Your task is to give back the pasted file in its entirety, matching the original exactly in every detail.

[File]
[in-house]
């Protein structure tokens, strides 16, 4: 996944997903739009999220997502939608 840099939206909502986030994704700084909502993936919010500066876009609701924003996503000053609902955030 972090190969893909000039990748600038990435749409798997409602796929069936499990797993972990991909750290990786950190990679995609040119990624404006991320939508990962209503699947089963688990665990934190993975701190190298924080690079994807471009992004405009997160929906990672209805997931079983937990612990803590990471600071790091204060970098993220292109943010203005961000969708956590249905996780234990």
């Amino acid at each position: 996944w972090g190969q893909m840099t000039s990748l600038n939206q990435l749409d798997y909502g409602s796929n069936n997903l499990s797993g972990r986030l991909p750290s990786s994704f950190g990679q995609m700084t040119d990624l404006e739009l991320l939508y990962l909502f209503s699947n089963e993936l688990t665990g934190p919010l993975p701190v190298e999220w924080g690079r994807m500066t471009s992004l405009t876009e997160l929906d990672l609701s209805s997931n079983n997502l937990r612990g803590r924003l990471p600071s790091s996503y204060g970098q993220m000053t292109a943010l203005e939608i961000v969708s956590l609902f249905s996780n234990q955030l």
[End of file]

[in-house]
């Protein structure tokens, strides 16, 4: 996944997903739009999220997502939608 840099939206909502986030994704700084909502993936919010500066876009609701924003996503000053609902955030 972090190969893909000039990748600038990435749409798997409602796929069936499990797993972990991909750290990786950190990679995609040119990624404006991320939508990962209503699947089963688990665990934190993975701190190298924080690079994807471009992004405009997160929906990672209805997931079983937990612990803590990471600071790091204060970098993220292109943010203005961000969708956590249905996780234990």
């Amino acid at each position: 996944w972090g190969q893909m840099t000039s990748l600038n939206q990435l749409d798997y909502g409602s796929n069936n997903l499990s797993g972990r986030l991909p750290s990786s994704f950190g990679q995609m700084t040119d990624l404006e739009l991320l939508y990962l909502f209503s699947n089963e993936l688990t665990g934190p919010l993975p701190v190298e999220w924080g690079r994807m500066t471009s992004l405009t876009e997160l929906d990672l609701s209805s997931n079983n997502l937990r612990g803590r924003l990471p600071s790091s996503y204060g970098q993220m000053t292109a943010l203005e939608i961000v969708s956590l609902f249905s996780n234990q955030l």